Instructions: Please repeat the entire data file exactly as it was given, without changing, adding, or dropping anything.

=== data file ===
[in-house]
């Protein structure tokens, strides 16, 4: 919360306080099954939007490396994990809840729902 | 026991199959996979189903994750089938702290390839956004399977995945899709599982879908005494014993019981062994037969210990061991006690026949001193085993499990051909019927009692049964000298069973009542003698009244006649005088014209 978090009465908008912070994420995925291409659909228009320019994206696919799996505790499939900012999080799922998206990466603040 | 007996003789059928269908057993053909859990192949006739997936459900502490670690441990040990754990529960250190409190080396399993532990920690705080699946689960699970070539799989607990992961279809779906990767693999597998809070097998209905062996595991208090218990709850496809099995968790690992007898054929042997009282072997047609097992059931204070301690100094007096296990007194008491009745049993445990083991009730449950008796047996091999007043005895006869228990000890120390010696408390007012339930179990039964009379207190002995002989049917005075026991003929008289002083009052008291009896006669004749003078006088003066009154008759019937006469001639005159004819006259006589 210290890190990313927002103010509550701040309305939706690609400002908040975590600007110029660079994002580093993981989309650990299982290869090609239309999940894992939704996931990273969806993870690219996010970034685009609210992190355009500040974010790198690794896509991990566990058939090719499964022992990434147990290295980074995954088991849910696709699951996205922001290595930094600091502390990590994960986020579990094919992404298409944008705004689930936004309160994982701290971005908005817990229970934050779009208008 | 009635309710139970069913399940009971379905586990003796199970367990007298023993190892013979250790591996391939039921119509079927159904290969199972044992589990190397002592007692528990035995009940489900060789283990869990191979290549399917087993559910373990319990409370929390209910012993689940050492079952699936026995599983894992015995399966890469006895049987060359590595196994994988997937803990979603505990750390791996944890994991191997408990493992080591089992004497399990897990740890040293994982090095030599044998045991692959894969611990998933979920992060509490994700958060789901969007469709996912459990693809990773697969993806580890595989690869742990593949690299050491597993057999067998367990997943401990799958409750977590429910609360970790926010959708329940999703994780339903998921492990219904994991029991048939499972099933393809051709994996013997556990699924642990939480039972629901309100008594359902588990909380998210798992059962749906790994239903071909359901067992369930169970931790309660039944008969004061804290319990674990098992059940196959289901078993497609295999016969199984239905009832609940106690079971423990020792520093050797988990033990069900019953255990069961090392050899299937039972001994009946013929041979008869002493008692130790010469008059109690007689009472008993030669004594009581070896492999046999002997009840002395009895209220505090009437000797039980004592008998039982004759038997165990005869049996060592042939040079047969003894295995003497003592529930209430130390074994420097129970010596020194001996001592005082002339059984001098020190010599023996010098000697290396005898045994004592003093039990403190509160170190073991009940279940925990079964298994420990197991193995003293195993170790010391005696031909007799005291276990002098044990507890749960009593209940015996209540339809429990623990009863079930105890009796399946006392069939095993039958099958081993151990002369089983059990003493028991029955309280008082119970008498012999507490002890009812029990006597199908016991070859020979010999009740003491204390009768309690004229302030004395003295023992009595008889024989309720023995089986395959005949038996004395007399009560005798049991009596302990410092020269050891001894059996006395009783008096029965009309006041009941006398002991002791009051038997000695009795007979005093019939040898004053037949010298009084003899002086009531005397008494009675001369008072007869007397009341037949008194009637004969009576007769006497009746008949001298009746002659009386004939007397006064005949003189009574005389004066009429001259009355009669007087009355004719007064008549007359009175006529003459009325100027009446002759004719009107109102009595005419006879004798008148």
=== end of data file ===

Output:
[in-house]
């Protein structure tokens, strides 16, 4: 919360306080099954939007490396994990809840729902 | 026991199959996979189903994750089938702290390839956004399977995945899709599982879908005494014993019981062994037969210990061991006690026949001193085993499990051909019927009692049964000298069973009542003698009244006649005088014209 978090009465908008912070994420995925291409659909228009320019994206696919799996505790499939900012999080799922998206990466603040 | 007996003789059928269908057993053909859990192949006739997936459900502490670690441990040990754990529960250190409190080396399993532990920690705080699946689960699970070539799989607990992961279809779906990767693999597998809070097998209905062996595991208090218990709850496809099995968790690992007898054929042997009282072997047609097992059931204070301690100094007096296990007194008491009745049993445990083991009730449950008796047996091999007043005895006869228990000890120390010696408390007012339930179990039964009379207190002995002989049917005075026991003929008289002083009052008291009896006669004749003078006088003066009154008759019937006469001639005159004819006259006589 210290890190990313927002103010509550701040309305939706690609400002908040975590600007110029660079994002580093993981989309650990299982290869090609239309999940894992939704996931990273969806993870690219996010970034685009609210992190355009500040974010790198690794896509991990566990058939090719499964022992990434147990290295980074995954088991849910696709699951996205922001290595930094600091502390990590994960986020579990094919992404298409944008705004689930936004309160994982701290971005908005817990229970934050779009208008 | 009635309710139970069913399940009971379905586990003796199970367990007298023993190892013979250790591996391939039921119509079927159904290969199972044992589990190397002592007692528990035995009940489900060789283990869990191979290549399917087993559910373990319990409370929390209910012993689940050492079952699936026995599983894992015995399966890469006895049987060359590595196994994988997937803990979603505990750390791996944890994991191997408990493992080591089992004497399990897990740890040293994982090095030599044998045991692959894969611990998933979920992060509490994700958060789901969007469709996912459990693809990773697969993806580890595989690869742990593949690299050491597993057999067998367990997943401990799958409750977590429910609360970790926010959708329940999703994780339903998921492990219904994991029991048939499972099933393809051709994996013997556990699924642990939480039972629901309100008594359902588990909380998210798992059962749906790994239903071909359901067992369930169970931790309660039944008969004061804290319990674990098992059940196959289901078993497609295999016969199984239905009832609940106690079971423990020792520093050797988990033990069900019953255990069961090392050899299937039972001994009946013929041979008869002493008692130790010469008059109690007689009472008993030669004594009581070896492999046999002997009840002395009895209220505090009437000797039980004592008998039982004759038997165990005869049996060592042939040079047969003894295995003497003592529930209430130390074994420097129970010596020194001996001592005082002339059984001098020190010599023996010098000697290396005898045994004592003093039990403190509160170190073991009940279940925990079964298994420990197991193995003293195993170790010391005696031909007799005291276990002098044990507890749960009593209940015996209540339809429990623990009863079930105890009796399946006392069939095993039958099958081993151990002369089983059990003493028991029955309280008082119970008498012999507490002890009812029990006597199908016991070859020979010999009740003491204390009768309690004229302030004395003295023992009595008889024989309720023995089986395959005949038996004395007399009560005798049991009596302990410092020269050891001894059996006395009783008096029965009309006041009941006398002991002791009051038997000695009795007979005093019939040898004053037949010298009084003899002086009531005397008494009675001369008072007869007397009341037949008194009637004969009576007769006497009746008949001298009746002659009386004939007397006064005949003189009574005389004066009429001259009355009669007087009355004719007064008549007359009175006529003459009325100027009446002759004719009107109102009595005419006879004798008148």